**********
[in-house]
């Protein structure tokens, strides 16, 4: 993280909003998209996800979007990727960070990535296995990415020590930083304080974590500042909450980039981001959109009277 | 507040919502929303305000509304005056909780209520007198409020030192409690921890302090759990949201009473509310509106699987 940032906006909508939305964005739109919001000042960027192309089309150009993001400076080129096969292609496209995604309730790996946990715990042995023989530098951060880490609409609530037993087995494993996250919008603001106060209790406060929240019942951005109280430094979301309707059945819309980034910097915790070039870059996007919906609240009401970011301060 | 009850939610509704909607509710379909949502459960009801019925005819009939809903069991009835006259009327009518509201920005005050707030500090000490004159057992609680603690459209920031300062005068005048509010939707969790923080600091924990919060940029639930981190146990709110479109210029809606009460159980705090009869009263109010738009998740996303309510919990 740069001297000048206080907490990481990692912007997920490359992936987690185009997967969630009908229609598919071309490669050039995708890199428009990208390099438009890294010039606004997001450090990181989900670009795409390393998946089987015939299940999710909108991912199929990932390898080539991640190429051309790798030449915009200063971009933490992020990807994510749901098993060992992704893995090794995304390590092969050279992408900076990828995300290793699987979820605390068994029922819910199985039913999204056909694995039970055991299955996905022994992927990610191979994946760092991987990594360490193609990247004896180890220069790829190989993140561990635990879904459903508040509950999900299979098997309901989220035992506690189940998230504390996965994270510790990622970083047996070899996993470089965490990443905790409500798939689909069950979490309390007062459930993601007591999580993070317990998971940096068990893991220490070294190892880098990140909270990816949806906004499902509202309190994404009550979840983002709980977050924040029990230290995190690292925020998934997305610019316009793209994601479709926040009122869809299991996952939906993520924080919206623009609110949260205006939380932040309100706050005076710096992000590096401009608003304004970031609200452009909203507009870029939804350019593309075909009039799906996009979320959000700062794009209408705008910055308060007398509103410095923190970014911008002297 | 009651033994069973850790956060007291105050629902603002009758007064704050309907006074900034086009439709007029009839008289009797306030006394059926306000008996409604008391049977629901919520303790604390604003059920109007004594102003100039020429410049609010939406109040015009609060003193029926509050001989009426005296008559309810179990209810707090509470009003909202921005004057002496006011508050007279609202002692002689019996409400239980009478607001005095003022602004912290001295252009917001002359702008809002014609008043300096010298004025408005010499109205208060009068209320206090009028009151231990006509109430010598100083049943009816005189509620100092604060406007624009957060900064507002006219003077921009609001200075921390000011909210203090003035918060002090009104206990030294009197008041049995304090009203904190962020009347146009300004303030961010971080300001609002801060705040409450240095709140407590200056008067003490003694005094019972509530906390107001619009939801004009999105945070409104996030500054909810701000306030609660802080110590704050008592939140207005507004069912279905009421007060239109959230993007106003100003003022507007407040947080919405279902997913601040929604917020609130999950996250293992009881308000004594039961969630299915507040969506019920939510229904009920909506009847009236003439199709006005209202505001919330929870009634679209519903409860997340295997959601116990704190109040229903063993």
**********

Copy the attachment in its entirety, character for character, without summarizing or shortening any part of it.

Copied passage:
[in-house]
């Protein structure tokens, strides 16, 4: 993280909003998209996800979007990727960070990535296995990415020590930083304080974590500042909450980039981001959109009277 | 507040919502929303305000509304005056909780209520007198409020030192409690921890302090759990949201009473509310509106699987 940032906006909508939305964005739109919001000042960027192309089309150009993001400076080129096969292609496209995604309730790996946990715990042995023989530098951060880490609409609530037993087995494993996250919008603001106060209790406060929240019942951005109280430094979301309707059945819309980034910097915790070039870059996007919906609240009401970011301060 | 009850939610509704909607509710379909949502459960009801019925005819009939809903069991009835006259009327009518509201920005005050707030500090000490004159057992609680603690459209920031300062005068005048509010939707969790923080600091924990919060940029639930981190146990709110479109210029809606009460159980705090009869009263109010738009998740996303309510919990 740069001297000048206080907490990481990692912007997920490359992936987690185009997967969630009908229609598919071309490669050039995708890199428009990208390099438009890294010039606004997001450090990181989900670009795409390393998946089987015939299940999710909108991912199929990932390898080539991640190429051309790798030449915009200063971009933490992020990807994510749901098993060992992704893995090794995304390590092969050279992408900076990828995300290793699987979820605390068994029922819910199985039913999204056909694995039970055991299955996905022994992927990610191979994946760092991987990594360490193609990247004896180890220069790829190989993140561990635990879904459903508040509950999900299979098997309901989220035992506690189940998230504390996965994270510790990622970083047996070899996993470089965490990443905790409500798939689909069950979490309390007062459930993601007591999580993070317990998971940096068990893991220490070294190892880098990140909270990816949806906004499902509202309190994404009550979840983002709980977050924040029990230290995190690292925020998934997305610019316009793209994601479709926040009122869809299991996952939906993520924080919206623009609110949260205006939380932040309100706050005076710096992000590096401009608003304004970031609200452009909203507009870029939804350019593309075909009039799906996009979320959000700062794009209408705008910055308060007398509103410095923190970014911008002297 | 009651033994069973850790956060007291105050629902603002009758007064704050309907006074900034086009439709007029009839008289009797306030006394059926306000008996409604008391049977629901919520303790604390604003059920109007004594102003100039020429410049609010939406109040015009609060003193029926509050001989009426005296008559309810179990209810707090509470009003909202921005004057002496006011508050007279609202002692002689019996409400239980009478607001005095003022602004912290001295252009917001002359702008809002014609008043300096010298004025408005010499109205208060009068209320206090009028009151231990006509109430010598100083049943009816005189509620100092604060406007624009957060900064507002006219003077921009609001200075921390000011909210203090003035918060002090009104206990030294009197008041049995304090009203904190962020009347146009300004303030961010971080300001609002801060705040409450240095709140407590200056008067003490003694005094019972509530906390107001619009939801004009999105945070409104996030500054909810701000306030609660802080110590704050008592939140207005507004069912279905009421007060239109959230993007106003100003003022507007407040947080919405279902997913601040929604917020609130999950996250293992009881308000004594039961969630299915507040969506019920939510229904009920909506009847009236003439199709006005209202505001919330929870009634679209519903409860997340295997959601116990704190109040229903063993």